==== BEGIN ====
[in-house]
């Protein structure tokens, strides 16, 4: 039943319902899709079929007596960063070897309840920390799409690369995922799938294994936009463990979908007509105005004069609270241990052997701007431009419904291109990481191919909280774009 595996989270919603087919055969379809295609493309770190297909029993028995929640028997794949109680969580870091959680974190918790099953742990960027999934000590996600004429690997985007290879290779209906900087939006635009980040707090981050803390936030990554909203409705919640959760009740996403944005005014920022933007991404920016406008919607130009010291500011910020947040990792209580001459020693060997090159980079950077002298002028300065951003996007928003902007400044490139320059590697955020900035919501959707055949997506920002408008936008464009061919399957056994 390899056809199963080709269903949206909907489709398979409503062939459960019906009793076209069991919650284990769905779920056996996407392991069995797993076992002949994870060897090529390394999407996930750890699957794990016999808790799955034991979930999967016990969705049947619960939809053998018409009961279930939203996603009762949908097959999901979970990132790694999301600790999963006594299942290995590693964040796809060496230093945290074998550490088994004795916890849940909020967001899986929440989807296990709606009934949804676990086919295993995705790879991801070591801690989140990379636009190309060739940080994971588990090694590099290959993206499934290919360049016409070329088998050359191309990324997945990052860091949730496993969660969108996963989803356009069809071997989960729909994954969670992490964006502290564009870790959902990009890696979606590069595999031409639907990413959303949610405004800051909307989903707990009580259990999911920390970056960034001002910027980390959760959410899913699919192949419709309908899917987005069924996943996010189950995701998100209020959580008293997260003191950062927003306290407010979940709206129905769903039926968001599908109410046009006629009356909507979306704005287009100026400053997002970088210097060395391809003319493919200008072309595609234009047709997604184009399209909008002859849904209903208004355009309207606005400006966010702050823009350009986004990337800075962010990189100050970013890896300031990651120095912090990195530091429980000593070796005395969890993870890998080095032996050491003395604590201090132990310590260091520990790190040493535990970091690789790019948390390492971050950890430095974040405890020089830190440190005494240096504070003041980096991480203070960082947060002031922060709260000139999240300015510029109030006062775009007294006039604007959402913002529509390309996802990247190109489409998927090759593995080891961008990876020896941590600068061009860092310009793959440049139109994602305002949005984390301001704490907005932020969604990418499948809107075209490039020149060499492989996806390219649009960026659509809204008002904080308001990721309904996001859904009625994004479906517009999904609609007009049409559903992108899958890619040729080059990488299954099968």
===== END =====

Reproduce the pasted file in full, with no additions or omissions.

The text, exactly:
[in-house]
């Protein structure tokens, strides 16, 4: 039943319902899709079929007596960063070897309840920390799409690369995922799938294994936009463990979908007509105005004069609270241990052997701007431009419904291109990481191919909280774009 595996989270919603087919055969379809295609493309770190297909029993028995929640028997794949109680969580870091959680974190918790099953742990960027999934000590996600004429690997985007290879290779209906900087939006635009980040707090981050803390936030990554909203409705919640959760009740996403944005005014920022933007991404920016406008919607130009010291500011910020947040990792209580001459020693060997090159980079950077002298002028300065951003996007928003902007400044490139320059590697955020900035919501959707055949997506920002408008936008464009061919399957056994 390899056809199963080709269903949206909907489709398979409503062939459960019906009793076209069991919650284990769905779920056996996407392991069995797993076992002949994870060897090529390394999407996930750890699957794990016999808790799955034991979930999967016990969705049947619960939809053998018409009961279930939203996603009762949908097959999901979970990132790694999301600790999963006594299942290995590693964040796809060496230093945290074998550490088994004795916890849940909020967001899986929440989807296990709606009934949804676990086919295993995705790879991801070591801690989140990379636009190309060739940080994971588990090694590099290959993206499934290919360049016409070329088998050359191309990324997945990052860091949730496993969660969108996963989803356009069809071997989960729909994954969670992490964006502290564009870790959902990009890696979606590069595999031409639907990413959303949610405004800051909307989903707990009580259990999911920390970056960034001002910027980390959760959410899913699919192949419709309908899917987005069924996943996010189950995701998100209020959580008293997260003191950062927003306290407010979940709206129905769903039926968001599908109410046009006629009356909507979306704005287009100026400053997002970088210097060395391809003319493919200008072309595609234009047709997604184009399209909008002859849904209903208004355009309207606005400006966010702050823009350009986004990337800075962010990189100050970013890896300031990651120095912090990195530091429980000593070796005395969890993870890998080095032996050491003395604590201090132990310590260091520990790190040493535990970091690789790019948390390492971050950890430095974040405890020089830190440190005494240096504070003041980096991480203070960082947060002031922060709260000139999240300015510029109030006062775009007294006039604007959402913002529509390309996802990247190109489409998927090759593995080891961008990876020896941590600068061009860092310009793959440049139109994602305002949005984390301001704490907005932020969604990418499948809107075209490039020149060499492989996806390219649009960026659509809204008002904080308001990721309904996001859904009625994004479906517009999904609609007009049409559903992108899958890619040729080059990488299954099968």